Saturday, September 27, 2014

Boxing Day

I'm feeling a bit lazy today and thought I would just take a look at some interesting box graphics from the early days of Topps.

Very much a design that shows how quickly Topps issued this set in the wake of the Korean War, the Freedom's War box has some fairly basic graphics that don't really represent the great artwork in this set:

The "Save 'Em Trade 'Em" slogan was used across the Topps line of cards starting in 1950, appearing on retail and advertising pieces as a unifying meme to get the kids to buy more product.  It also was coincidental, excepting the reissues of Flags of the World and License Plates in their larger size, with their issuance of two card panels in nickel glassine and ten cent cello packs and ran until the end of 1951.  Fighting Marines was the first panelized set that didn't feature this wording since the beginning of 1950 so the campaign ran for almost two years.

Much more colorful was the Bring 'Em Back Alive box, which appeared before Freedom's War:

And before that, we had Hopalong Cassidy, which actually featured a photo and was the first entertainment property licensed by Topps:

Yo-yoing into 1951 Animals of the World had some decent graphics:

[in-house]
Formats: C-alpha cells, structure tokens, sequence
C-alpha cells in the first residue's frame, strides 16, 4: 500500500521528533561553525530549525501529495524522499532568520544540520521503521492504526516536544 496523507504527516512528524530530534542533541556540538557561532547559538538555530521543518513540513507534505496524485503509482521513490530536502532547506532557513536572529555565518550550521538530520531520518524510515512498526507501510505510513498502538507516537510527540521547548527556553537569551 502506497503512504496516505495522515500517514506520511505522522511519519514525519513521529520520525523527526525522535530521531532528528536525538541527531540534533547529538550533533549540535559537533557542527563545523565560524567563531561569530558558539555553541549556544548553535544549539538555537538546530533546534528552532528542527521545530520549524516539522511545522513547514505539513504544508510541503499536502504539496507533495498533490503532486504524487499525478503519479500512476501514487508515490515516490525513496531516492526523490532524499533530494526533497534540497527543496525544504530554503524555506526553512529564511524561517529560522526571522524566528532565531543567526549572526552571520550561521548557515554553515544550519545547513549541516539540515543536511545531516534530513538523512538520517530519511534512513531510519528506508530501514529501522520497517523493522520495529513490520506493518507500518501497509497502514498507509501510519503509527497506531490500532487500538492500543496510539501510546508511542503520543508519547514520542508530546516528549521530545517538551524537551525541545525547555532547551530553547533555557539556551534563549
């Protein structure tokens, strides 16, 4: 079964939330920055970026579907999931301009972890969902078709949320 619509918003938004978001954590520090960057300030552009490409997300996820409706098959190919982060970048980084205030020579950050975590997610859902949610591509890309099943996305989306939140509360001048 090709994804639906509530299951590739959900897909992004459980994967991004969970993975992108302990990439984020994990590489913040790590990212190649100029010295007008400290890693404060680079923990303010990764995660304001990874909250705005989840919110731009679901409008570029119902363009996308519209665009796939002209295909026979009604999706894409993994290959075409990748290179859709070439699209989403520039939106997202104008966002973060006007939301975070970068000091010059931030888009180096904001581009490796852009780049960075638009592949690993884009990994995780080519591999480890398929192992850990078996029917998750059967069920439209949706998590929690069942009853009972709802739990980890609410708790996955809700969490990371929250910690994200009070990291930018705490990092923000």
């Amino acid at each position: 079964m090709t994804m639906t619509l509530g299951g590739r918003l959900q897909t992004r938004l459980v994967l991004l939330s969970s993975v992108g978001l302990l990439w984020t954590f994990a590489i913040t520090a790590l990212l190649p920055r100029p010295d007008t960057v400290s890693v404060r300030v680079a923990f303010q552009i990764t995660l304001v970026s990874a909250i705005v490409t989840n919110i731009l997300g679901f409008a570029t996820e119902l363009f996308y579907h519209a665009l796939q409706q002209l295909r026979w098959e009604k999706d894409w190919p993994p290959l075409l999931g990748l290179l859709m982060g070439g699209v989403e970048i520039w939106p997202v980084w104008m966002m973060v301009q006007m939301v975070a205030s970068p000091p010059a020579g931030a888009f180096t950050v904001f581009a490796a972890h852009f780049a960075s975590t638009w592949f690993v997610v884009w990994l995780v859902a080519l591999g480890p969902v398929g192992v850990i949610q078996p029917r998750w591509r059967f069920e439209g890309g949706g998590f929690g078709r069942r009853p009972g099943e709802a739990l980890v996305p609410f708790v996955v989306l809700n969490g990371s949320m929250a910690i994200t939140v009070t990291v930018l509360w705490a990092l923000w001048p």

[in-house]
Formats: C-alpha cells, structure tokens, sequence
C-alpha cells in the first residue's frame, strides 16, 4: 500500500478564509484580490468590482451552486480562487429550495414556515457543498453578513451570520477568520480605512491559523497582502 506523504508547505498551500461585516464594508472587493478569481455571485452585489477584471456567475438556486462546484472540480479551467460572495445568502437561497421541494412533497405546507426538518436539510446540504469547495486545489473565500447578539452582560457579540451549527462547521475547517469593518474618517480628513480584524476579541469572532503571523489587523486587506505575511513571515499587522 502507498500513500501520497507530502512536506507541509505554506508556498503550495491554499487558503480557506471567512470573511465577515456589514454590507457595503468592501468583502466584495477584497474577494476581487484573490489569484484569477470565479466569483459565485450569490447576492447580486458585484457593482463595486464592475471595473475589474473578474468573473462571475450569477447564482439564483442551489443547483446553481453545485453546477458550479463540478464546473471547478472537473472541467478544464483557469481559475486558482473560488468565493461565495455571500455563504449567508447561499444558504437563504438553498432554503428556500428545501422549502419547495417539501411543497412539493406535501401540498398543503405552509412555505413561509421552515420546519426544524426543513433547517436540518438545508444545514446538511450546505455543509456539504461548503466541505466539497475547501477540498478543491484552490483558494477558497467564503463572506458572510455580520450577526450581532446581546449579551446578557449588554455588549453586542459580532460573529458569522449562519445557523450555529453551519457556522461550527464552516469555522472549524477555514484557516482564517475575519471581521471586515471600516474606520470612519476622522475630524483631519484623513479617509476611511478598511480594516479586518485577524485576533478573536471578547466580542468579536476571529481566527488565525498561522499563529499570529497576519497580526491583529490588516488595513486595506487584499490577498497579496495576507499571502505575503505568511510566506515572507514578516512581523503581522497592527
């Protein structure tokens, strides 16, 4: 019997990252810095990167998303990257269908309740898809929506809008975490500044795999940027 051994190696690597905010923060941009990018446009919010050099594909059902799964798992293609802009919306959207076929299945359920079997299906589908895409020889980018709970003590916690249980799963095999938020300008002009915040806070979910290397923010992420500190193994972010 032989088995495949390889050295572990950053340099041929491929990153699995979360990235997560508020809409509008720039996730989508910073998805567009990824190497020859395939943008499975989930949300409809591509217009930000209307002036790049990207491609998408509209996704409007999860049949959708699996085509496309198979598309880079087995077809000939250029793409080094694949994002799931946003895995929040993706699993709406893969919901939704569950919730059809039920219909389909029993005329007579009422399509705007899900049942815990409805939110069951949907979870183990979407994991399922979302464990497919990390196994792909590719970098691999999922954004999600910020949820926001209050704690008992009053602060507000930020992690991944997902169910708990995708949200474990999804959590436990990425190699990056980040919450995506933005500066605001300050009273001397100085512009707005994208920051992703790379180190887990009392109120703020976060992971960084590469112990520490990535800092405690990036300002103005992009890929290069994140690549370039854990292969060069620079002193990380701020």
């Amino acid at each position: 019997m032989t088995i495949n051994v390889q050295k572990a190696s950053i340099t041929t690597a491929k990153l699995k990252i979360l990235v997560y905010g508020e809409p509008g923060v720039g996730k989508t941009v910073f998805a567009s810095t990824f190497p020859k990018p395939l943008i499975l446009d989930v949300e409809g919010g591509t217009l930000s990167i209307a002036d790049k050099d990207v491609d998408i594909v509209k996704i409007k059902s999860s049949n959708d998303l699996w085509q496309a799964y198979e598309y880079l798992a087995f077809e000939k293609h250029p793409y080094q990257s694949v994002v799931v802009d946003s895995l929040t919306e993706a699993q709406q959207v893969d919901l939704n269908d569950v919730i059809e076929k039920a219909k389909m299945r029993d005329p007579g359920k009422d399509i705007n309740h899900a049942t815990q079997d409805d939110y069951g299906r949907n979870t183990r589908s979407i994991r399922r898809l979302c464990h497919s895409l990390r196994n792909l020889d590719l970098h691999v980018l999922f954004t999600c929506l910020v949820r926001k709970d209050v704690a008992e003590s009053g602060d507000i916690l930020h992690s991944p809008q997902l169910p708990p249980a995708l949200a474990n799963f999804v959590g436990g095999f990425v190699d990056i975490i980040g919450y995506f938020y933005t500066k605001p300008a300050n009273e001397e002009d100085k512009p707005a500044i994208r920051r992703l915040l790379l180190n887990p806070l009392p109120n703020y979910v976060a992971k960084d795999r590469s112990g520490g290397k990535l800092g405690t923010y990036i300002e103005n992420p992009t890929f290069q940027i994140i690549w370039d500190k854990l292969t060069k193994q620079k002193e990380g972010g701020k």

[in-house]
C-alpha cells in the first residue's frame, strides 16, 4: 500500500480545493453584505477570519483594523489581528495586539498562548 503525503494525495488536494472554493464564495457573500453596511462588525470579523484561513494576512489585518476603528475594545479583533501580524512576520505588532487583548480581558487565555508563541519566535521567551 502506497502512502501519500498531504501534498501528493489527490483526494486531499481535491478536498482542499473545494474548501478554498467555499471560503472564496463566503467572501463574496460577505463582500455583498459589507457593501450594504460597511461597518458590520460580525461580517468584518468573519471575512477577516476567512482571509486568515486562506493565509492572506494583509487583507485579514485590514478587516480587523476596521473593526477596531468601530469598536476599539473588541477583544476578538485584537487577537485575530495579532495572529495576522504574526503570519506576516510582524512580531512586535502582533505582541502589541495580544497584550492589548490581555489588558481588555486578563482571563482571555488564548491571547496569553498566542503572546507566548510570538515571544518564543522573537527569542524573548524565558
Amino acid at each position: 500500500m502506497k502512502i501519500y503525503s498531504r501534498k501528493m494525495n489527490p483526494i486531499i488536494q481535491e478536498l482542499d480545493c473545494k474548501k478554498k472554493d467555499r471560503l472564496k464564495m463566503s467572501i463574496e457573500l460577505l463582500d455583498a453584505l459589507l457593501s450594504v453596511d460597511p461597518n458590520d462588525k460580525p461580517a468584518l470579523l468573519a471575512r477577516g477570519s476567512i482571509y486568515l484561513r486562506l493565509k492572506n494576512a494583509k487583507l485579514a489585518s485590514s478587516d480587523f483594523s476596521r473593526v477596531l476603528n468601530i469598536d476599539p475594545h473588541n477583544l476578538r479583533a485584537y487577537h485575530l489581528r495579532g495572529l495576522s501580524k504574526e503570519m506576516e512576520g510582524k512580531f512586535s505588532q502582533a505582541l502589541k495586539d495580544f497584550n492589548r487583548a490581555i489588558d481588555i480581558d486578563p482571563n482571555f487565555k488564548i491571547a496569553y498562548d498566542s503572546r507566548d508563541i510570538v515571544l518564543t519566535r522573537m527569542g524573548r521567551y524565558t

The motto isn't on the box but it is on the wrapper:

Baseball Candy even got into the act, as you can see on this scan of an ad provided by Friend o'the Archive John Moran:

Ringside?  Check:

Those ad back cards replicate the box graphics, one of Topps' best efforts I think. And ewhile we are in the sporting arena, let's not forget Magic Football:

Just like Animals of the World, you have to look at the wrapper to find the motto:

Now there is an anomaly out there as well and it belongs to Ed-U-Cards.  This 1952 photo from one of their ad campaigns is very intriguing, especially since Topps produced the Lone Ranger set for them in 1950 and there is a somewhat close connection with Baseball Candy:

Those early Ed-U-Cards graphics are not as cartony as their later issues and given the wording on the retail box, I am starting to wonder just how much of a connection there was between Topps and Ed-U-Cards.  Or maybe Solomon & Gelman's art agency is the connection.


simon said...

Verry strange,,,i dont live in America im in dublin Ireland and i seem to remember zoo gum being sold and bazooka joe in the 60's & 70's..guess it went round the world eh!

toppcat said...

There was a 1975 US set called Zoo's Who-I believe it was also issued in the UK.